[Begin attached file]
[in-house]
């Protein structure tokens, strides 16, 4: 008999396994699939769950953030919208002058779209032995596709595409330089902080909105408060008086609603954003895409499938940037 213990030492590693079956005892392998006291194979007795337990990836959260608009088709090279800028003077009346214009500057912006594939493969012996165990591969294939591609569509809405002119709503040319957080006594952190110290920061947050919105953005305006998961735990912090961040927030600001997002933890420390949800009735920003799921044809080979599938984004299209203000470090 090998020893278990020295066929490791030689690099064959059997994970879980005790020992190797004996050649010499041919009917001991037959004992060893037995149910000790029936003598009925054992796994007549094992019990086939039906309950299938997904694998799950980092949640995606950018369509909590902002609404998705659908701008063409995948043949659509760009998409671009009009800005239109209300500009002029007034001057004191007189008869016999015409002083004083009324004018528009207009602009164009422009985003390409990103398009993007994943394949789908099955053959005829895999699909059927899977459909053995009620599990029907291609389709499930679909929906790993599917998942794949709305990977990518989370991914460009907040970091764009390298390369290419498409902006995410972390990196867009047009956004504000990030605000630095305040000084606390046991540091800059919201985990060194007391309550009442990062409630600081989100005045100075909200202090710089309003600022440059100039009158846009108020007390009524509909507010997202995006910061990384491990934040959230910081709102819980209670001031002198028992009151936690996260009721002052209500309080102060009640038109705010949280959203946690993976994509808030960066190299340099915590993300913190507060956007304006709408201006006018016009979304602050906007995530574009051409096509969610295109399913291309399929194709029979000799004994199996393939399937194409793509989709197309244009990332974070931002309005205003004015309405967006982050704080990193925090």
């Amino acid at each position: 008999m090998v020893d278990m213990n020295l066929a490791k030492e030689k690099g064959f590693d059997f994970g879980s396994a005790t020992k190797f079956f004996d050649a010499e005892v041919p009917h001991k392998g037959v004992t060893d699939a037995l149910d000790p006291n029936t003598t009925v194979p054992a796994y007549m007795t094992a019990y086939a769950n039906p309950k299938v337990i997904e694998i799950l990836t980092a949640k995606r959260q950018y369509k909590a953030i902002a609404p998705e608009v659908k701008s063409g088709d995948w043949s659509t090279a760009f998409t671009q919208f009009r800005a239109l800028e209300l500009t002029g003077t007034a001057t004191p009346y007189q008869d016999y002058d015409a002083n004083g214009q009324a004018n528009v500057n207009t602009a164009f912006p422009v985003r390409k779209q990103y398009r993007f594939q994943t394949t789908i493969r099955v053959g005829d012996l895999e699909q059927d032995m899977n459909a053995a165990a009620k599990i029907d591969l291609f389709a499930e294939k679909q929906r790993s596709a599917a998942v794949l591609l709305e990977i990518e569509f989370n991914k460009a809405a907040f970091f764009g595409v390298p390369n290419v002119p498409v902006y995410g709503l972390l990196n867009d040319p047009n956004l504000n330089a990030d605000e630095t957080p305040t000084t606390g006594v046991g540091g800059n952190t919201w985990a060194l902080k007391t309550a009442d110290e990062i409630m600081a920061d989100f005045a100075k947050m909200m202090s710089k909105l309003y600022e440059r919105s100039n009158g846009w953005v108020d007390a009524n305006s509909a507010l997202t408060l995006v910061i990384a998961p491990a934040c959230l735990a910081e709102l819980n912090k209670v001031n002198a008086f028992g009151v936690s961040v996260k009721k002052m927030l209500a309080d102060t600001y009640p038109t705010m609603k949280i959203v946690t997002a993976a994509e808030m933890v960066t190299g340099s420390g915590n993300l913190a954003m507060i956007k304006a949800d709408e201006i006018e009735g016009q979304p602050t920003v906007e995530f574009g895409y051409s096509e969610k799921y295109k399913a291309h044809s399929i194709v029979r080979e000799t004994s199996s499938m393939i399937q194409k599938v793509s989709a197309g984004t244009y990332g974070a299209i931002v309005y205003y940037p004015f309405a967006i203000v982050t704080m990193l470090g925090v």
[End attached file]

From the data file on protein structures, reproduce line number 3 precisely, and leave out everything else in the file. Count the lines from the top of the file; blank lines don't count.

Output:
């Amino acid at each position: 008999m090998v020893d278990m213990n020295l066929a490791k030492e030689k690099g064959f590693d059997f994970g879980s396994a005790t020992k190797f079956f004996d050649a010499e005892v041919p009917h001991k392998g037959v004992t060893d699939a037995l149910d000790p006291n029936t003598t009925v194979p054992a796994y007549m007795t094992a019990y086939a769950n039906p309950k299938v337990i997904e694998i799950l990836t980092a949640k995606r959260q950018y369509k909590a953030i902002a609404p998705e608009v659908k701008s063409g088709d995948w043949s659509t090279a760009f998409t671009q919208f009009r800005a239109l800028e209300l500009t002029g003077t007034a001057t004191p009346y007189q008869d016999y002058d015409a002083n004083g214009q009324a004018n528009v500057n207009t602009a164009f912006p422009v985003r390409k779209q990103y398009r993007f594939q994943t394949t789908i493969r099955v053959g005829d012996l895999e699909q059927d032995m899977n459909a053995a165990a009620k599990i029907d591969l291609f389709a499930e294939k679909q929906r790993s596709a599917a998942v794949l591609l709305e990977i990518e569509f989370n991914k460009a809405a907040f970091f764009g595409v390298p390369n290419v002119p498409v902006y995410g709503l972390l990196n867009d040319p047009n956004l504000n330089a990030d605000e630095t957080p305040t000084t606390g006594v046991g540091g800059n952190t919201w985990a060194l902080k007391t309550a009442d110290e990062i409630m600081a920061d989100f005045a100075k947050m909200m202090s710089k909105l309003y600022e440059r919105s100039n009158g846009w953005v108020d007390a009524n305006s509909a507010l997202t408060l995006v910061i990384a998961p491990a934040c959230l735990a910081e709102l819980n912090k209670v001031n002198a008086f028992g009151v936690s961040v996260k009721k002052m927030l209500a309080d102060t600001y009640p038109t705010m609603k949280i959203v946690t997002a993976a994509e808030m933890v960066t190299g340099s420390g915590n993300l913190a954003m507060i956007k304006a949800d709408e201006i006018e009735g016009q979304p602050t920003v906007e995530f574009g895409y051409s096509e969610k799921y295109k399913a291309h044809s399929i194709v029979r080979e000799t004994s199996s499938m393939i399937q194409k599938v793509s989709a197309g984004t244009y990332g974070a299209i931002v309005y205003y940037p004015f309405a967006i203000v982050t704080m990193l470090g925090v």